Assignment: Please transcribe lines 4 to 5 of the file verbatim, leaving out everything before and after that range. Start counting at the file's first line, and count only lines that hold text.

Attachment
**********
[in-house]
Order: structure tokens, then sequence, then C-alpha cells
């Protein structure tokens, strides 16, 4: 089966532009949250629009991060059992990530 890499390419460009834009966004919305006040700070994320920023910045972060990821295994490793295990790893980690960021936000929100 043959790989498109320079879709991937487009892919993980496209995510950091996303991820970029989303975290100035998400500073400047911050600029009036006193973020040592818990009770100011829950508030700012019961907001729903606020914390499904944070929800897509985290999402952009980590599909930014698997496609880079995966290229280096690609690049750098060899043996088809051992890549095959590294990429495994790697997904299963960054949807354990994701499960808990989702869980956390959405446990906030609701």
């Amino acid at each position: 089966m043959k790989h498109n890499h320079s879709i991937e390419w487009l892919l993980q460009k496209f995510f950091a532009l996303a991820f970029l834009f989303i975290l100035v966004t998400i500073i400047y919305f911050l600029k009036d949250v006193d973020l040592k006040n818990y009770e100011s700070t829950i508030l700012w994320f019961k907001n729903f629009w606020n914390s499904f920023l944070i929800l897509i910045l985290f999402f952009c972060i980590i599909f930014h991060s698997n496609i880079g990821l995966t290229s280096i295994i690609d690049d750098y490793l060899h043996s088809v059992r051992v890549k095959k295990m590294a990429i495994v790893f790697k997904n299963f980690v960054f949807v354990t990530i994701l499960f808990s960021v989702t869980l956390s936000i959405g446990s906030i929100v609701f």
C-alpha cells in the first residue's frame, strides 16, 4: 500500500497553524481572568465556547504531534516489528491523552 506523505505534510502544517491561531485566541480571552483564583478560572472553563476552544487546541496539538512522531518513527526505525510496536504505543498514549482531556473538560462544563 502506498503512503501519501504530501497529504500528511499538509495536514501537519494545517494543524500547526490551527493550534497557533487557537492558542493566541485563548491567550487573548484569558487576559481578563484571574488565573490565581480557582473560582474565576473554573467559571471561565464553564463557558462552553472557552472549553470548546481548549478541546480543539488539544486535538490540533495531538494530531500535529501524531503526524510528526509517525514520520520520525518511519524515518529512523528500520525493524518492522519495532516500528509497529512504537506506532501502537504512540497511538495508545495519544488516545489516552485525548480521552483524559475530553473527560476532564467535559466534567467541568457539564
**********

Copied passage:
């Amino acid at each position: 089966m043959k790989h498109n890499h320079s879709i991937e390419w487009l892919l993980q460009k496209f995510f950091a532009l996303a991820f970029l834009f989303i975290l100035v966004t998400i500073i400047y919305f911050l600029k009036d949250v006193d973020l040592k006040n818990y009770e100011s700070t829950i508030l700012w994320f019961k907001n729903f629009w606020n914390s499904f920023l944070i929800l897509i910045l985290f999402f952009c972060i980590i599909f930014h991060s698997n496609i880079g990821l995966t290229s280096i295994i690609d690049d750098y490793l060899h043996s088809v059992r051992v890549k095959k295990m590294a990429i495994v790893f790697k997904n299963f980690v960054f949807v354990t990530i994701l499960f808990s960021v989702t869980l956390s936000i959405g446990s906030i929100v609701f």
C-alpha cells in the first residue's frame, strides 16, 4: 500500500497553524481572568465556547504531534516489528491523552 506523505505534510502544517491561531485566541480571552483564583478560572472553563476552544487546541496539538512522531518513527526505525510496536504505543498514549482531556473538560462544563 502506498503512503501519501504530501497529504500528511499538509495536514501537519494545517494543524500547526490551527493550534497557533487557537492558542493566541485563548491567550487573548484569558487576559481578563484571574488565573490565581480557582473560582474565576473554573467559571471561565464553564463557558462552553472557552472549553470548546481548549478541546480543539488539544486535538490540533495531538494530531500535529501524531503526524510528526509517525514520520520520525518511519524515518529512523528500520525493524518492522519495532516500528509497529512504537506506532501502537504512540497511538495508545495519544488516545489516552485525548480521552483524559475530553473527560476532564467535559466534567467541568457539564